There's no denying that Americans are sleep deprived. Recent studies of sleep patterns show that we have less quality sleep and suffer from more sleep disorders than ever. And while there has been an increased focus on the dangers of fatigued driving, fewer people seem to be concerned with the effects of sleep deprivation in the workplace.
However, fatigue has been blamed for several industrial disasters and catastrophic accidents, and is also responsible for dozens of workplace injuries every day.
Just How Tired Are We?
According to the National Sleep Foundation’s annual Sleep Health Index, 45 percent of Americans say that poor or insufficient sleep affected their daily activities at least once in the previous week. While the survey respondents reported sleeping an average of 7 hours and 36 minutes each night, 35 percent said their sleep quality
was “poor” or “only fair.”
When it comes to being able to function at full capacity, it's the quality of sleep that matters, not the amount of time spent lying in bed. Add to this the difficulty of getting quality sleep when you work unusual hours, and it's clear that many Americans are showing up at work too tired to perform their jobs safely.
What Are the Effects of Sleep Deprivation at Work?
Major historical disasters thought to be caused at least in part by sleep-deprived workers include the Chernobyl nuclear power plant explosion in 1986 and the Exxon-Valdez oil tanker crash in 1989. Fatigue was also believed to be a factor in the Chicago Blue Line train derailment in 2014 and the Metro North derailment in New York in 2015.
While these are extreme examples, employees in a variety of industries can harm themselves and others when they make mistakes at work. According to the Occupational Safety and Health Administration, workers are almost three times more likely to be involved in a work-related accident when tired.
Of particular concern are workers in the following industries, as their impaired decision-making can affect the health and safety of others:
- Law enforcement
- Emergency response
- Machining and assembly
Causes of Worker Fatigue
There are a variety of factors that lead to worker fatigue, including the following:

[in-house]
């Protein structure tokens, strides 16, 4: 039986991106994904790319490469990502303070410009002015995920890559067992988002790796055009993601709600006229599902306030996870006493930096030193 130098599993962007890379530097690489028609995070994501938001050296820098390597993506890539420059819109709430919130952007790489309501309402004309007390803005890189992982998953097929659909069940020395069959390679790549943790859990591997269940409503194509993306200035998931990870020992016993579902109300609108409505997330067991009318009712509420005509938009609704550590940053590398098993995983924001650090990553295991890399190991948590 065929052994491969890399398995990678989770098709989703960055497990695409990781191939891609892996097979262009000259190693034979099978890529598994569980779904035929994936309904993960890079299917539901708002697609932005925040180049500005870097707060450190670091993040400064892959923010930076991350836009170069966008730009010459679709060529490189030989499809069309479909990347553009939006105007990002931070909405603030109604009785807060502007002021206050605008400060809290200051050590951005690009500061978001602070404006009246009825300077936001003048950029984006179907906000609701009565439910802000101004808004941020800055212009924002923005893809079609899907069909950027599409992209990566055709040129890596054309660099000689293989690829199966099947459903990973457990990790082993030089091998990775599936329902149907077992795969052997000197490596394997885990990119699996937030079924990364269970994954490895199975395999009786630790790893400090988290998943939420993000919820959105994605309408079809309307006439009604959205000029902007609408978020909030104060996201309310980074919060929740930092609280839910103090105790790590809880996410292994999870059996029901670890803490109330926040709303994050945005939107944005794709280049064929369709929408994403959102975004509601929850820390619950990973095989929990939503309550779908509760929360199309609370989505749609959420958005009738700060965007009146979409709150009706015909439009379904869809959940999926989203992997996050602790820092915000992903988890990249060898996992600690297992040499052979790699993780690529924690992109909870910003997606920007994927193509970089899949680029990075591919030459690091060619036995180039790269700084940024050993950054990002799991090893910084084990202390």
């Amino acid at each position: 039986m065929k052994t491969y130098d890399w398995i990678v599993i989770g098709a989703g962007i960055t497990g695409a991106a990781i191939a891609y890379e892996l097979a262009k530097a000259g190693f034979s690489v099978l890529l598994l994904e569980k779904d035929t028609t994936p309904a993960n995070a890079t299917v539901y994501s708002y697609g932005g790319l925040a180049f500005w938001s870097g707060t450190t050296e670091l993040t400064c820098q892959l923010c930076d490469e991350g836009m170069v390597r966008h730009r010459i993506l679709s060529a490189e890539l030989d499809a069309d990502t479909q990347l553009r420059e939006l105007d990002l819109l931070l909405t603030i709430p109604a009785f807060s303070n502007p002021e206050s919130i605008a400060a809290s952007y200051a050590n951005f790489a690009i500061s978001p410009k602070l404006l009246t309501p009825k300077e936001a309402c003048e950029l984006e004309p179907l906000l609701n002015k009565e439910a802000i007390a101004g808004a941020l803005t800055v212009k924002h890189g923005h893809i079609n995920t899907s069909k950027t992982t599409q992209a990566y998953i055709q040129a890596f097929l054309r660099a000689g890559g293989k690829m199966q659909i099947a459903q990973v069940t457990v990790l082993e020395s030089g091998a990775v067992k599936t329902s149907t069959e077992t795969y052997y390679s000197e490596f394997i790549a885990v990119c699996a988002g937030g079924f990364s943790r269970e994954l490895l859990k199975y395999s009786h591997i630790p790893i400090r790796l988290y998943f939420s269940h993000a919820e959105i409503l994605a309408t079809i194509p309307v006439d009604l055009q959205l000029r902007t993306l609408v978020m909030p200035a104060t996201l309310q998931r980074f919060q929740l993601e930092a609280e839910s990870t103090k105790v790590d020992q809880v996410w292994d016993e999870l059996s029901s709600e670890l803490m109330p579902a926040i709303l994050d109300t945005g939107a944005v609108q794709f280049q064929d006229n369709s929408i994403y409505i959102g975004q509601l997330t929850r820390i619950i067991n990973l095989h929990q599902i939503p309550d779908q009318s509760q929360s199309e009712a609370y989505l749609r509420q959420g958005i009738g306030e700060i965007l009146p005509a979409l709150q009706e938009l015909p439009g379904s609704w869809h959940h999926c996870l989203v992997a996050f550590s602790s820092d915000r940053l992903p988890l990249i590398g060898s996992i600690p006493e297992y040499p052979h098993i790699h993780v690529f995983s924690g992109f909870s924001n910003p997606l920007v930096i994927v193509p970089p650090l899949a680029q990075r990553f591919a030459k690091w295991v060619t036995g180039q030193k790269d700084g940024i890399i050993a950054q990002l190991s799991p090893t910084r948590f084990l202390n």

- Shift work. Companies that operate on a 24-hour basis require workers throughout the night. The adjustment to third-shift work is especially difficult, but even workers with years of experience working at night are more likely to be fatigued than daytime workers. Extended shifts, often offered in the healthcare industry, require workers to be on duty for as long as 16 hours at a time, which means the employee is awake for 18-20 hours straight. These types of shifts can lead to dangerous mistakes on the jobs and injuries to workers and patients.
- Sleep disorders. An increase in the number of people diagnosed with sleep apnea may be explained by the obesity epidemic in the U.S., as being overweight is a risk factor for sleep apnea. Whatever the cause, more people have their sleep disrupted each night because they stop breathing temporarily. Truck drivers in particular are a risk group for sleep apnea and on-the-job fatigue. Other disorders, such as insomnia and restless leg syndrome, are reported by more people each year. When a sleep disorder prevents someone from getting quality sleep, his or her work performance can be affected.
- Stress. Workers in high-stress jobs such as healthcare, law enforcement, and emergency services often have difficulty relaxing enough after work to fall asleep. The lack of sleep can add to stress levels, creating a dangerous cycle. High-pressure jobs require focus and attention—two areas most affected by fatigue.
Have You Been Injured On The Job?
If you've been hurt at work on the job in Kansas City you need to speak with an experienced workers' compensation attorney as soon as possible. Please contact us online or call our Kansas City office directly at 816.471.5111 to schedule your free consultation.